|Dernière mise à jour le 17-Dec-10.|
Oldřich Říčan was born in 1976 in Czechoslovakia. He has been an aquarist from his childhood, which also set the scene for his first project during university education. This project set to document the development of coloration patterns in Middle American cichlid fishes. Later during his studies he became more interested into the diversity of cichlid fishes in particular and the Neotropical region in general. Oldřich Říčan concluded his university education in 2005 and since then works at his home university (University of South Bohemia; in a lovely small town) as a researcher and teacher. At his university he teaches the courses Diversity of fishes, Fish biology, Molecular methods in zoology, Zoogeography, and Methods of historical biogeography.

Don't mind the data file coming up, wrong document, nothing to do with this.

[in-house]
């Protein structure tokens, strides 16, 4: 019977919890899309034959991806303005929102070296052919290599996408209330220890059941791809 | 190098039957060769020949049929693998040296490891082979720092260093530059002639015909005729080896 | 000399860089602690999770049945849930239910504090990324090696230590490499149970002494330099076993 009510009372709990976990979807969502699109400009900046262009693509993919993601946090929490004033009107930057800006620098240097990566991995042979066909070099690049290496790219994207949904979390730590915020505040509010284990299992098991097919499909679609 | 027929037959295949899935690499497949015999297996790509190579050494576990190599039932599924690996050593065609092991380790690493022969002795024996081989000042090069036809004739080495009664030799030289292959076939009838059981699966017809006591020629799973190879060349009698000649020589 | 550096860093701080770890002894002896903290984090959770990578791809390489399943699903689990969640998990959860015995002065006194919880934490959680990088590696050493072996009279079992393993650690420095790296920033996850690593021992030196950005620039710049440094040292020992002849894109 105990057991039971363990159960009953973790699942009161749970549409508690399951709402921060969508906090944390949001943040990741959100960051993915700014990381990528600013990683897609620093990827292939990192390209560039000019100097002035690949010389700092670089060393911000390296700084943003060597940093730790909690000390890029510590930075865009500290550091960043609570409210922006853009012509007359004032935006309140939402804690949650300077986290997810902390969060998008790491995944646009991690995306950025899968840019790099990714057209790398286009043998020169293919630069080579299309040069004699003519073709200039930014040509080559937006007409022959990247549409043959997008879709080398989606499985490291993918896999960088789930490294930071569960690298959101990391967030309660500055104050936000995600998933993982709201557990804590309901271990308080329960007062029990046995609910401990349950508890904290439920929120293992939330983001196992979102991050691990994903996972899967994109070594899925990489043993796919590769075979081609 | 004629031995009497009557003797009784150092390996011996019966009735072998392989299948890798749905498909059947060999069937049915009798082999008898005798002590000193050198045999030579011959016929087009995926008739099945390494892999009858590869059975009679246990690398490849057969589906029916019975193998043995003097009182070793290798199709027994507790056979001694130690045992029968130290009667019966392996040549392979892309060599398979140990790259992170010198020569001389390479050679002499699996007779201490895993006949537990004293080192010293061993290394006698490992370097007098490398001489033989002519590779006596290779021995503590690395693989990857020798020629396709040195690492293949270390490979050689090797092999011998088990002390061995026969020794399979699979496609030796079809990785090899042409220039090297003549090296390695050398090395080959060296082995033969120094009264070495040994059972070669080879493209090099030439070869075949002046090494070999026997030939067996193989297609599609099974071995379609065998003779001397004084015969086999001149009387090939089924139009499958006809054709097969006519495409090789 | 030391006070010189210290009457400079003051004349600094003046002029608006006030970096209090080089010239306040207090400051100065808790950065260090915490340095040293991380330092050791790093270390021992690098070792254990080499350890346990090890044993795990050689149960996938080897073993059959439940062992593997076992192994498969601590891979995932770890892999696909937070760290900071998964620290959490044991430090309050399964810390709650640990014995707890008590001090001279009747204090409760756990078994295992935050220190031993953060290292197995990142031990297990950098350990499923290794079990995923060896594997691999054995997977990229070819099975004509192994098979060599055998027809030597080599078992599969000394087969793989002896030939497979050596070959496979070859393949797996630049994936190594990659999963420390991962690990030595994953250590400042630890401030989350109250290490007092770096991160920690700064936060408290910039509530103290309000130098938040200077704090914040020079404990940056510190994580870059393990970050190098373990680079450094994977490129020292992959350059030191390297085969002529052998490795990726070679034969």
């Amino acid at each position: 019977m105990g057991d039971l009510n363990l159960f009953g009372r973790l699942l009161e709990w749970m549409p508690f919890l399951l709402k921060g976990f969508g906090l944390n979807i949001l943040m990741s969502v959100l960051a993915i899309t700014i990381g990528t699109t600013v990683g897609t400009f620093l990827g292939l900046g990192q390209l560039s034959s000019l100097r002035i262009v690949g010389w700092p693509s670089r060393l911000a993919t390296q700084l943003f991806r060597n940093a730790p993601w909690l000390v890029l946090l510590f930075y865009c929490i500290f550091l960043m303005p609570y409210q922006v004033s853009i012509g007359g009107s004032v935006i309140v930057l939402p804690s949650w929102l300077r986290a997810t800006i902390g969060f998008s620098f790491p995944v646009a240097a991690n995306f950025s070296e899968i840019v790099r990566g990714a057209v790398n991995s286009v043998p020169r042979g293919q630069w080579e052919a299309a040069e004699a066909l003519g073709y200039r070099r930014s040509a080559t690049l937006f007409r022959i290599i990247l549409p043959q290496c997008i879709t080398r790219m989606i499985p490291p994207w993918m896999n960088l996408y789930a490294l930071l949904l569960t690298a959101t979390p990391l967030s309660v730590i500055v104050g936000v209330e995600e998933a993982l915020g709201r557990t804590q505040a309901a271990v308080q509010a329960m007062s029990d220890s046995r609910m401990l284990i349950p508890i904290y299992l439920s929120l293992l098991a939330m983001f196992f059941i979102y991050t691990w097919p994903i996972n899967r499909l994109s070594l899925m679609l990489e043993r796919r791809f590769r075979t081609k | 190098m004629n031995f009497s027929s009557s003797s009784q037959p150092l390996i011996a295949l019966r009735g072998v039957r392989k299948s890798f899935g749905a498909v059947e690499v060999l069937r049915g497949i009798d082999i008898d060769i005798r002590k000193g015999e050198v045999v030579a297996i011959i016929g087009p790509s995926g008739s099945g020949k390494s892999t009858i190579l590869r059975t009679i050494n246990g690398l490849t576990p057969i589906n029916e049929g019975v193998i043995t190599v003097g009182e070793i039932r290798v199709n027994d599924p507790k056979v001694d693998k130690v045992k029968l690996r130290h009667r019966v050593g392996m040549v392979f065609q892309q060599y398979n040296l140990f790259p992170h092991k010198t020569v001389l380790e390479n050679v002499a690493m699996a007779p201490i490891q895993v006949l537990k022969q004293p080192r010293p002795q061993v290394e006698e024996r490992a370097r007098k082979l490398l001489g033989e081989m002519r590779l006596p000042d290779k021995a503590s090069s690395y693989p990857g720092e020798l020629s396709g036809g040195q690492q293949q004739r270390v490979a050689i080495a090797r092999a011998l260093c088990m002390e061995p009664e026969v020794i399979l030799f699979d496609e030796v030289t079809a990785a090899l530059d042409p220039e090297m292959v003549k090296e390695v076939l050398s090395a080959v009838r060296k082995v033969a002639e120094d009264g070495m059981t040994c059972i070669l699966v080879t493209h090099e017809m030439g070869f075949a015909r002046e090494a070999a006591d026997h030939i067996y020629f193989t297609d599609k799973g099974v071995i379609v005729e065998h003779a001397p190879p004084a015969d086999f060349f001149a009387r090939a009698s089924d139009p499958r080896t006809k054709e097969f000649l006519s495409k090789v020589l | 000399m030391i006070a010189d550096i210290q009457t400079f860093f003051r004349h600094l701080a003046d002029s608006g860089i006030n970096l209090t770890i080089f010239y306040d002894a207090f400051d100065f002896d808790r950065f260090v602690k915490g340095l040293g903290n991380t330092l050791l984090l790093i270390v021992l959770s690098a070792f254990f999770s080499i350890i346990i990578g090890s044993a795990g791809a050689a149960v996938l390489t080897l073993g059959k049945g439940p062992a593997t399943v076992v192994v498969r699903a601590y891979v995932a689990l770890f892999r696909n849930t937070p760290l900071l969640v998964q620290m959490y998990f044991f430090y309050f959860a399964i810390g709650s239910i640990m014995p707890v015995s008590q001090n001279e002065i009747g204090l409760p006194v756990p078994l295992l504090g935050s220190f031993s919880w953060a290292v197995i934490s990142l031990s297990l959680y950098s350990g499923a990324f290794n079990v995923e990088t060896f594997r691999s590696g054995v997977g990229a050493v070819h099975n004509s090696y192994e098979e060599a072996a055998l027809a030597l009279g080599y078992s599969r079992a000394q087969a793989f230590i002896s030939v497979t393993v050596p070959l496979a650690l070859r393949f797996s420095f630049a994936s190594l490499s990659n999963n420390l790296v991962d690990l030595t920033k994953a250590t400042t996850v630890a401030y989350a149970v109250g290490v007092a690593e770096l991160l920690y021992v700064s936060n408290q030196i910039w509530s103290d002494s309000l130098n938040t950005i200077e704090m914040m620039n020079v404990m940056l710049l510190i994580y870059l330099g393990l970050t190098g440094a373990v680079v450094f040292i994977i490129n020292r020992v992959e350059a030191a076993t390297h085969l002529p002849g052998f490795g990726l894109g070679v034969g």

Oldřich Říčan enjoys traveling to all parts of the world, but South and Middle America has captured his heart. Despite his young age he has managed to organize ten expeditions so far and has also been fortunate enough to contribute to the knowledge about cichlid fishes. Oldřich Říčan now leads a small group of students with a similar interest and new discoveries are starting to accumulate at a much faster rate. The main projects on which they now work include: I) The geographical context of evolution of cichlid faunas. Their projects are located in several areas (Middle America + NW South America, the southern Brazilian highlands, The Guiana highlands, the tropical Andes). II) The different ways through which species originate and their influence on the morphological and ecological diversity. In their projects they work mainly with heroine, cichlasomatine and geophagine (Gymnogeophagus, Geophagus, Crenicichla) cichlids. The most obvious results of his work is the discovery of new species and solutions to some long standing questions about limits of genera. The ultimate questions that they strive to answer go however much deeper, like the way nature provides us with the marvelous diversity that we see all around us and that is becoming more endangered with every passing year.
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